[HELP] Confusions regarding ship stress calculating equipment

Can someone please answer these questions of mine:-

Why there are TWO sets of values of maximum permissible shear forces and bending moments on a hull stress indicator and what do these stress values represent?

Why the maximum permissible Shear Force and Bending Moment values may be adjusted on the advice of the classification society during the service of the ship?

What are the typical assumptions made by a loading instrument with respect to the wave profile for assessing ship stresses when the ship is at sea ?

Why are there consistent inaccuracies between the draughts as calculated by the ship stability software and the draughts as read, despite dock water density being correctly input into the programme on each occasion? And how can they be compensated to ensure that the draughts as calculated by the software are the same as the draughts as read.?



View Reddit by Tri_WorlderView Source

4 thoughts on “[HELP] Confusions regarding ship stress calculating equipment

  • May 23, 2020 at 10:18 pm
    Permalink

    There’s normally an “at sea” and an “in port” condition I.e. the hull is expected to tolerate more stressors in port due to less force from the waters. That wider margin helps when transitioning through partly loaded conditions in port.

    Reply
  • May 23, 2020 at 10:18 pm
    Permalink

    For the torsion forces, shear forces, bending forces and GM, there are 2 permissible limits. As Stockless explained. When the ship is in port it is assumed that the forces on a ship are a whole lot lower than when the ship is at sea battling waves.

    The changes in maximal permissible forces on the ship can indeed be done by the class society. Usually this happens when the ship changes class society or flag. The reason for this is because different societies and flags use different calculations or allow different calculated forces.

    I do not understand your third question.

    The consistent inaccuracies have a plethora of reasons.

    * For example something as easy as the hydrometer being damaged, using that you will get a different water density reading.
    * Taking the water from a wrong location, near an overboard for example. Local density in the water can be different than for the water in the entire port.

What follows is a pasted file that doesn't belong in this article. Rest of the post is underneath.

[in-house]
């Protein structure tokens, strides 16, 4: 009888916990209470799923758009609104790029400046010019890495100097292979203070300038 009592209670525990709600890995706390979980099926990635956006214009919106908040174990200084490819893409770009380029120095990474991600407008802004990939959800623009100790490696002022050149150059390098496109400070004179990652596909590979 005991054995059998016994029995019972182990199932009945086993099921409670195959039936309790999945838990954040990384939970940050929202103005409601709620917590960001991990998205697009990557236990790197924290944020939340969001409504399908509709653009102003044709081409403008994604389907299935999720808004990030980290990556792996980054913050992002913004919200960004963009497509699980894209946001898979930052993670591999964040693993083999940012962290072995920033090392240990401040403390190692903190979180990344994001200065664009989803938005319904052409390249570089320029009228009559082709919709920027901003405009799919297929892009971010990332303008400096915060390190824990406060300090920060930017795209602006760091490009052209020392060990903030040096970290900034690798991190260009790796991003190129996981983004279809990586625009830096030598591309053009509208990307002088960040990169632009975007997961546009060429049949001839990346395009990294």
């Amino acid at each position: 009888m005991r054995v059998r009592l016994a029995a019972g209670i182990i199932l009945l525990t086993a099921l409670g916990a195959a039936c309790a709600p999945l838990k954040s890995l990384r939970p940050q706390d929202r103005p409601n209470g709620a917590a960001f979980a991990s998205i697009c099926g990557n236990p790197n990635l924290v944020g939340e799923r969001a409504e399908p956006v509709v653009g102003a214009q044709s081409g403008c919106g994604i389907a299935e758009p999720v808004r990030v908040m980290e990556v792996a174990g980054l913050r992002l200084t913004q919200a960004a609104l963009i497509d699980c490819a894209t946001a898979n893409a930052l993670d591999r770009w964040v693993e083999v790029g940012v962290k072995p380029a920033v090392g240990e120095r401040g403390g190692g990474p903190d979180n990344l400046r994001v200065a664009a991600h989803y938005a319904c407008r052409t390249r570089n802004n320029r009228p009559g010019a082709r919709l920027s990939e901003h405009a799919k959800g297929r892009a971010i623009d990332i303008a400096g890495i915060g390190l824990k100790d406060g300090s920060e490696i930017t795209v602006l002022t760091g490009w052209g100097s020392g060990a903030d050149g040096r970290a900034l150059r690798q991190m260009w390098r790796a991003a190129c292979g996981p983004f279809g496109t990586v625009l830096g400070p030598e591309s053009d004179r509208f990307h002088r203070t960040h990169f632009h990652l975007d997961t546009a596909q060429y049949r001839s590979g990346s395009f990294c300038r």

* Wrong reading of the draft marks or the water marks being painted in wrong places. Yes, this does happen.
    * Unaccounted ballast. Usually ships have the drain for ballast tanks in the back of the tank. But most ships will trim by the bow for fuel efficiency. This means when a tank is registered as empty, there can still be tons of water in the tank that aren’t registered. Or a tank sensor can be damaged or wrongly calibrated.
    * The volume calculation tables of a tank can be wrong, leading to a wrong amount of water measured in the tank compared to the actual amount.
    * But the most important one is wrongly declared cargo weights. This is a real plague in the container industry. A lot of customers have the annoying habit of under-declaring the weight of a container. This does not just mean that you get different measurements when arriving, it can bring the entire stability of ships in danger.
    * Ship construction weights in reality not being the same as the calculated weights.

    To compensate for this we do a manual calculation of the calculated draft and actual draft. We then use this ‘offset’ to the new calculated drafts upon departure. Generally the new departure drafts is quite close to this new compensated calculation. It isn’t an exact science, it can’t be.

    ​

    Hope this answers your questions.

    Reply
  • May 23, 2020 at 10:18 pm
    Permalink

    Regards the second question, conditions of class can be applied to a vessel for reasons such as age, condition of steelwork, engine problems, grounding or collision. If the vessel can’t perform as designed it doesn’t automatically mean she needs to immediately go to drydock, the classification society can impose restrictions on speed, draft, or anything else that could impact stability.

    Reply
  • May 23, 2020 at 10:18 pm
    Permalink

    And for the last question, readings and physical values can be compared throughout loading and discharge to calculate the offset. Another reason for inconsistent readings could be faulty, fouled or uncalibrated draught pressostats.

    Reply

Leave a Reply

Your email address will not be published. Required fields are marked *